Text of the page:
Why Is The Protection Of The Beams For Your Terrace So Important?

When a piece of wood is outdoors for a period, it can rot. Whether from wet rot, insect damage, or mold, the fibers begin to break down.
That’s why the wood that supports your outdoor deck must be solid and safe when you build it. If this is not the case, your terrace may become unsightly and unsafe over time. Typically, the wood substructure of an average deck begins to split and rot around 8 to 10 years of age.

Causes Of Rot: Do Not Forget About The Substructure Of The Platform

Homeowners often pay close attention to the appearance of their deck tops and preventing surface rot. However, just as much attention must be paid to the substructure, even if you choose a composite rather than a wood deck. The substructure is the series of beams, stringers, and posts supporting the terrace boards, which comprise the terrace floor.
Over time, rain and snow falling between the plank spaces will create a wet substructure. So, any moisture that starts to show up over time, such as wet leaves or debris falling between the boards, can cause damage.
Additionally, this humidity can attract fungi that break the cell walls of the wood and feed on its nutrients. It should be considered that hot and humid areas make it even more difficult for the wood to dry.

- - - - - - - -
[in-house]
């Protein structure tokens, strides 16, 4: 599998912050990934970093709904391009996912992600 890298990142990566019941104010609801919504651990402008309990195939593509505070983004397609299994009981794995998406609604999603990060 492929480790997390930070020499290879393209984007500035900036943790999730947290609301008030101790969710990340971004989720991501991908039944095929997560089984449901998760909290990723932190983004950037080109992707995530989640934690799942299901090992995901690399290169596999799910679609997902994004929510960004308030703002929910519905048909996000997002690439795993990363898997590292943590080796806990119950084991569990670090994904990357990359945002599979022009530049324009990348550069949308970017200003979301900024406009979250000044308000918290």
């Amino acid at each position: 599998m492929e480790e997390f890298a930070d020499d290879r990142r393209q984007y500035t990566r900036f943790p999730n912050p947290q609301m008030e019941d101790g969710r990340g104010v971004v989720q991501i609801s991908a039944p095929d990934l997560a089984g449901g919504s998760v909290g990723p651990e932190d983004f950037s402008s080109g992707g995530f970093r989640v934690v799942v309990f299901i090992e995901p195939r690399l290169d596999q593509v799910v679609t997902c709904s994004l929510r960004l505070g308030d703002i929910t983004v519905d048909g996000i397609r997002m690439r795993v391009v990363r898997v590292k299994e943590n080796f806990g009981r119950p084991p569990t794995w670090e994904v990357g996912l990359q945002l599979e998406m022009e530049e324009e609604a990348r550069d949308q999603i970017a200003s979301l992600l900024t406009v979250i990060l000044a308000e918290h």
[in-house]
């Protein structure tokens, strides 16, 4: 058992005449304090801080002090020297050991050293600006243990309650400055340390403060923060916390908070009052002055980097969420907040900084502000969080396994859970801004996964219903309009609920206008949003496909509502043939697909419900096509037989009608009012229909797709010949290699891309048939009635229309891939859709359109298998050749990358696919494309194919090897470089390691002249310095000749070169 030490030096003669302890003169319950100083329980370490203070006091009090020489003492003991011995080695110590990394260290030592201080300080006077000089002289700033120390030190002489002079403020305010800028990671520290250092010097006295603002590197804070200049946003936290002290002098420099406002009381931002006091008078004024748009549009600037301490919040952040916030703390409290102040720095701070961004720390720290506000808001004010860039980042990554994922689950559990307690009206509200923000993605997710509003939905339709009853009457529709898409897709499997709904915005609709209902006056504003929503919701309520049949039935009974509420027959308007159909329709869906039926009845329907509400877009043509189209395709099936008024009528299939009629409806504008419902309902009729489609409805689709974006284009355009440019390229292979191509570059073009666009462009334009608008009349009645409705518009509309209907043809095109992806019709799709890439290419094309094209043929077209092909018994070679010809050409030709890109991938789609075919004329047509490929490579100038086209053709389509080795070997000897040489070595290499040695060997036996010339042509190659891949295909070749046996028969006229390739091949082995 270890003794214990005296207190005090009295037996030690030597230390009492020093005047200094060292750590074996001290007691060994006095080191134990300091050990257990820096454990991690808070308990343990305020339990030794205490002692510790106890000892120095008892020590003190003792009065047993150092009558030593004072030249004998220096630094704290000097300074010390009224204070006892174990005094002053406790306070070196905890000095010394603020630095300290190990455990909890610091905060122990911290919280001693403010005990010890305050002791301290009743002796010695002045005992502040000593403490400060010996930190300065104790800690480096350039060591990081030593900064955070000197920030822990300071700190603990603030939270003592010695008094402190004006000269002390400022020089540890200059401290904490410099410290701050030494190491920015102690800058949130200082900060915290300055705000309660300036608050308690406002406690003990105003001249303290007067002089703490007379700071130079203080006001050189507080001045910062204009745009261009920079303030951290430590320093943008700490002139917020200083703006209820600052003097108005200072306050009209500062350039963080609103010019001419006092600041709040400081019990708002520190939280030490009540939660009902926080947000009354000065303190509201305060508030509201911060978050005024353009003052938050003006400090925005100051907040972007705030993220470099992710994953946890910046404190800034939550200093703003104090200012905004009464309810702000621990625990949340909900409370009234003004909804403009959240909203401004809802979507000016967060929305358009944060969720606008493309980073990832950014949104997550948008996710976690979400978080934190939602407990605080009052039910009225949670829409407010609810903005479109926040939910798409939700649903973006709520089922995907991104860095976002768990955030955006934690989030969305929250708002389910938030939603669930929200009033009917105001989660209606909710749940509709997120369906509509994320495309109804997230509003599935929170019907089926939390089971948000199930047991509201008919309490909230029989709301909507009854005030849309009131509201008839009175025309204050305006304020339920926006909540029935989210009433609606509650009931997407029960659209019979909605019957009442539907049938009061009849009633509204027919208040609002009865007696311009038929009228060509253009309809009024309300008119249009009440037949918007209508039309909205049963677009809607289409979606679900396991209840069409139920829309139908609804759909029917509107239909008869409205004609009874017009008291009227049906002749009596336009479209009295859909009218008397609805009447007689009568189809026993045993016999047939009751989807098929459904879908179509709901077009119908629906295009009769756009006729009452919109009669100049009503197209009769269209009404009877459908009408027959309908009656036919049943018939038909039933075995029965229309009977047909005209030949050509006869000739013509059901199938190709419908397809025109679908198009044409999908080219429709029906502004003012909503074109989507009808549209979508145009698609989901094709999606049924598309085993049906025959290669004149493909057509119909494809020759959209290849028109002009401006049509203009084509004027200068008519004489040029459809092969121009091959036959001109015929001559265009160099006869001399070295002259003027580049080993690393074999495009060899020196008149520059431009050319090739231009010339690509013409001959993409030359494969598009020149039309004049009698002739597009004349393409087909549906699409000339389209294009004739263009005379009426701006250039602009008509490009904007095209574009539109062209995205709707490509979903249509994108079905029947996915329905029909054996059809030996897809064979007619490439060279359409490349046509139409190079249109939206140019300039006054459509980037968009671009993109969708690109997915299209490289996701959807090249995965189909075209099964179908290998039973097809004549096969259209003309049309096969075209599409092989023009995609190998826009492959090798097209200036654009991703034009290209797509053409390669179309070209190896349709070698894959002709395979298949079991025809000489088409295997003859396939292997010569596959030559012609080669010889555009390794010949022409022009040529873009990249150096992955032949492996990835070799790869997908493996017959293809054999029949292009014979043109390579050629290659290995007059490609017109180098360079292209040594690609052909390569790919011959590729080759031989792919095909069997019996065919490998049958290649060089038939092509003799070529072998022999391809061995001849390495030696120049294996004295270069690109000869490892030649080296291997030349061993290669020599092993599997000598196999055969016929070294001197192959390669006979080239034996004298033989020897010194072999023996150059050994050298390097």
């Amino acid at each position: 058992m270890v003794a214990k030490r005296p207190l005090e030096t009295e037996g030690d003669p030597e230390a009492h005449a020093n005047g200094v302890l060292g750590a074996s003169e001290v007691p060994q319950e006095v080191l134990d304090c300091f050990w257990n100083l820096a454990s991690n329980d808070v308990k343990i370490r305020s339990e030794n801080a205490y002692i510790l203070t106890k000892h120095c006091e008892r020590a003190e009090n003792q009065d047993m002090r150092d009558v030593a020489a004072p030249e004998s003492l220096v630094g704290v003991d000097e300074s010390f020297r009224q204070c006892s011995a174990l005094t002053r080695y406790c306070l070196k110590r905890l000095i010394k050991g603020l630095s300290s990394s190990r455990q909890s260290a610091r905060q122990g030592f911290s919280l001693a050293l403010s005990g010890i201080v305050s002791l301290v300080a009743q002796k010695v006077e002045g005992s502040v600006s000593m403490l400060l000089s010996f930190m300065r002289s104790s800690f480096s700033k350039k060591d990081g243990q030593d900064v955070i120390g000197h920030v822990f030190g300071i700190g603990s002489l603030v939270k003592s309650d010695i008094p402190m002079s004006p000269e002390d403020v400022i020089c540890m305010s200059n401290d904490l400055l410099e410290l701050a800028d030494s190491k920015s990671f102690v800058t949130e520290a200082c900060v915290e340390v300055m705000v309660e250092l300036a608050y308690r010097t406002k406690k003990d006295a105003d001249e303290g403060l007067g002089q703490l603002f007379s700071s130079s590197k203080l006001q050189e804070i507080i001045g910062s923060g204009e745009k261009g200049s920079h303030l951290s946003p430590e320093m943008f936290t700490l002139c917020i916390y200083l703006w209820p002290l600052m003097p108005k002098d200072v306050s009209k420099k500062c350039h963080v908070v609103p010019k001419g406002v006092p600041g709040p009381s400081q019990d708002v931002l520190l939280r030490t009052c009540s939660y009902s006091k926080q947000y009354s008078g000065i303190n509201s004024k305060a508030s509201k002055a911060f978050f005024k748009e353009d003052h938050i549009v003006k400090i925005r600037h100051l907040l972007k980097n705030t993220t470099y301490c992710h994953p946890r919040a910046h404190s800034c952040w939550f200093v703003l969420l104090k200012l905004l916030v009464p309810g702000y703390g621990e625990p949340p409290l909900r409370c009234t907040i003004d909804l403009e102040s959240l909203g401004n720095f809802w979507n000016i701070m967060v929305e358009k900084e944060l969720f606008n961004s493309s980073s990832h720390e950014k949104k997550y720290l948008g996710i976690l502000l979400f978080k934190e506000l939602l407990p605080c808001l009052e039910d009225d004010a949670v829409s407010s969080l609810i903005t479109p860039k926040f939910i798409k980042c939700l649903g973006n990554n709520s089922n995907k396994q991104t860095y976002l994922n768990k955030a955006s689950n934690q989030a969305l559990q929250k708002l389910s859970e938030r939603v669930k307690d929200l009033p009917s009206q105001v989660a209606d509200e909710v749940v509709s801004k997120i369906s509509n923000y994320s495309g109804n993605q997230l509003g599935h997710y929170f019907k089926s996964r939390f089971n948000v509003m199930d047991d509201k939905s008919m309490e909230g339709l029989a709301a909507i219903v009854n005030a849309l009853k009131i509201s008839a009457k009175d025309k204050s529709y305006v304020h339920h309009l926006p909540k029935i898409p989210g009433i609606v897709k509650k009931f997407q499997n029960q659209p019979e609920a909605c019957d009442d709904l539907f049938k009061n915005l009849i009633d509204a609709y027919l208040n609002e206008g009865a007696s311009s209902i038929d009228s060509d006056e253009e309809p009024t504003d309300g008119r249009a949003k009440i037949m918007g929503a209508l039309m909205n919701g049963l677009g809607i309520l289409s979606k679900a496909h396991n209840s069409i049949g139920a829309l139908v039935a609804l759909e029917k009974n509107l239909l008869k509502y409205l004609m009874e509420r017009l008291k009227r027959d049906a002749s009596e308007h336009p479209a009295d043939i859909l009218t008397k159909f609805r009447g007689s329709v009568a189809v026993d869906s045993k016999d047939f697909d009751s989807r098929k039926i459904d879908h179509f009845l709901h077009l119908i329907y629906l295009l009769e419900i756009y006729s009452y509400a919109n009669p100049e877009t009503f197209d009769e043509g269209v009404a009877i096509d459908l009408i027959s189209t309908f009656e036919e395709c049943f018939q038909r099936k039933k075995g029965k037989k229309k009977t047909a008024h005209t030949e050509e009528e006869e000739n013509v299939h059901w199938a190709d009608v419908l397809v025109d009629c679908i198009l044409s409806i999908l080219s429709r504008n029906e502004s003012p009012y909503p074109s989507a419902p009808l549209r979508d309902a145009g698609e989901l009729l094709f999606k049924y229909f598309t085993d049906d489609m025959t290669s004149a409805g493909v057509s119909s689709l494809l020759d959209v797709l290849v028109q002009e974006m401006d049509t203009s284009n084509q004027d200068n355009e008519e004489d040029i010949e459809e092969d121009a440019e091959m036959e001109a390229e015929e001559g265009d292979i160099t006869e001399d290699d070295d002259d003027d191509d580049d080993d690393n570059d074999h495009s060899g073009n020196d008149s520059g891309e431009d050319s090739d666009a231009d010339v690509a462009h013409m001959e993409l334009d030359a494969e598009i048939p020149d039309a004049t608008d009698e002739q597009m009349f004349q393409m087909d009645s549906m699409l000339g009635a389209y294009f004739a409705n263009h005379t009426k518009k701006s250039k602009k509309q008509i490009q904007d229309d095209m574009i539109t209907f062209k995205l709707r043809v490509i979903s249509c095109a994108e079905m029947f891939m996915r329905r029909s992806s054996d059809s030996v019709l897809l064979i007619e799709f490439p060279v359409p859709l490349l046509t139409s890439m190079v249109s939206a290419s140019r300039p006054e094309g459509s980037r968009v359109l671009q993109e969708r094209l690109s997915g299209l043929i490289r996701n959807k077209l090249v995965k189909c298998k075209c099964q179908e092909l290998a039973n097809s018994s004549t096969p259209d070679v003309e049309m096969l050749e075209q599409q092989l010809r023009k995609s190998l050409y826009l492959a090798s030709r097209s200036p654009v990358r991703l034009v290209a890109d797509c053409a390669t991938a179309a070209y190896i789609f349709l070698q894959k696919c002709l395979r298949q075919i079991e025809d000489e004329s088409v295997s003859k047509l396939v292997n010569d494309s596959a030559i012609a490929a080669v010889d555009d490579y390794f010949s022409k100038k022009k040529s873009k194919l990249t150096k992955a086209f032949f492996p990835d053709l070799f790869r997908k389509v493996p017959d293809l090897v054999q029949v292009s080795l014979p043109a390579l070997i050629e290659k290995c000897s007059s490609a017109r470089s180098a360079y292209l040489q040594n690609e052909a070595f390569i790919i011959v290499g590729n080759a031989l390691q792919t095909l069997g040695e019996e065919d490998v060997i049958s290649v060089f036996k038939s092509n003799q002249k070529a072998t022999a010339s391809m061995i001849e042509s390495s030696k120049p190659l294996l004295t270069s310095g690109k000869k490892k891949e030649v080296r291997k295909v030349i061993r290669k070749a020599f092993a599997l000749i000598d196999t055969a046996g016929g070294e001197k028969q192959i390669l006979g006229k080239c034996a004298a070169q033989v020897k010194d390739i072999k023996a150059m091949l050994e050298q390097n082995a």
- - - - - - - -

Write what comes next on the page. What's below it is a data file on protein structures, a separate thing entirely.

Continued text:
Rot can also appear when hardware and fasteners corrode, leaving the wood more vulnerable. It is recommended that while you should seal wood exposed to the weather, do not paint or seal the bottom of the deck so the wood can breathe and release moisture. Conversely, the sealer or paint could trap water in the fibers.
If you want to create a finished look under your deck, consider installing a series of channels and gutters that will direct water away from the underside of the deck. You can have a completely waterproof space with an under-deck drainage system.

What Can You Do To Prevent Wood Rot?

You can use composite materials or seal the wood over regularly treated timber to prevent rot in a deck. However, protecting the wood under the deck is a bit more challenging. You may only look at the beams if you use your deck space often.
The best way to prevent rot is for the wood never to get wet. This is easiest before the deck boards come down during construction. First, protect the top of the joists with waterproof flashing tape.
Additionally, applying joist flashing tape before screwing on hardware can create a barrier between fasteners and preservatives in the wood that reduces corrosion. In this way, the flashing tape protects by reducing pollution and waterproofing the upper part of the wooden beams.